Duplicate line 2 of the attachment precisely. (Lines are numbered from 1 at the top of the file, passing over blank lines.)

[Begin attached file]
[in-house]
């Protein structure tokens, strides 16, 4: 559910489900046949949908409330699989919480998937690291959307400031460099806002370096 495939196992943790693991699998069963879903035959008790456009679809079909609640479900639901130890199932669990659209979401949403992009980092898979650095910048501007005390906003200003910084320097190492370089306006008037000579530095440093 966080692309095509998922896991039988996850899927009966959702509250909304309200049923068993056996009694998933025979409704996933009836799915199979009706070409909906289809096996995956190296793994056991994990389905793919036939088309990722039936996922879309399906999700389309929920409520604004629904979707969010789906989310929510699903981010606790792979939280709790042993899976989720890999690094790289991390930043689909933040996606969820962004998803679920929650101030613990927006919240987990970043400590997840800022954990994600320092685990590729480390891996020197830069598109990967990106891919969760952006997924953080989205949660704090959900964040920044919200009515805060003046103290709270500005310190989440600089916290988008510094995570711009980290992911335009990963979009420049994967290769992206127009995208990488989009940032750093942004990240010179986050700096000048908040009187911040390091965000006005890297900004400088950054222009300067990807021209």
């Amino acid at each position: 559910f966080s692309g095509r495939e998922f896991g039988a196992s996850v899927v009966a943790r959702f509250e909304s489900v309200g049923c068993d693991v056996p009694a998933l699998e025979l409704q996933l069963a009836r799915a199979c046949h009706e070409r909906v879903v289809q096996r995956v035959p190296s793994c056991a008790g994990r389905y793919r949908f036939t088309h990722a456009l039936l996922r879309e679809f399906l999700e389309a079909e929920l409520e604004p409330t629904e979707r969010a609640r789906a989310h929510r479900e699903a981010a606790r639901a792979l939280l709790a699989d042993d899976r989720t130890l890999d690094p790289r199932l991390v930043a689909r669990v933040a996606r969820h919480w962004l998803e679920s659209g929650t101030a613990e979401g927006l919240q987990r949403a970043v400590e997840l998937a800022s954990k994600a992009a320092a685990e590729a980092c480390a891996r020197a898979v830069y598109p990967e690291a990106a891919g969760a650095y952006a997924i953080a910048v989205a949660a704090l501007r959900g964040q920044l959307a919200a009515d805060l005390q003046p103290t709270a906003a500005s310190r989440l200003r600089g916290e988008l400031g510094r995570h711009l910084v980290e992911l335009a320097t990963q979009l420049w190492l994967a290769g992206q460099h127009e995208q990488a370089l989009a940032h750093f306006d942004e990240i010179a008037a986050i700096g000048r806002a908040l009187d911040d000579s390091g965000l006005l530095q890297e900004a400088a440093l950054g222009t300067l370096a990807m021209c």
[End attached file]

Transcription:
């Protein structure tokens, strides 16, 4: 559910489900046949949908409330699989919480998937690291959307400031460099806002370096 495939196992943790693991699998069963879903035959008790456009679809079909609640479900639901130890199932669990659209979401949403992009980092898979650095910048501007005390906003200003910084320097190492370089306006008037000579530095440093 966080692309095509998922896991039988996850899927009966959702509250909304309200049923068993056996009694998933025979409704996933009836799915199979009706070409909906289809096996995956190296793994056991994990389905793919036939088309990722039936996922879309399906999700389309929920409520604004629904979707969010789906989310929510699903981010606790792979939280709790042993899976989720890999690094790289991390930043689909933040996606969820962004998803679920929650101030613990927006919240987990970043400590997840800022954990994600320092685990590729480390891996020197830069598109990967990106891919969760952006997924953080989205949660704090959900964040920044919200009515805060003046103290709270500005310190989440600089916290988008510094995570711009980290992911335009990963979009420049994967290769992206127009995208990488989009940032750093942004990240010179986050700096000048908040009187911040390091965000006005890297900004400088950054222009300067990807021209």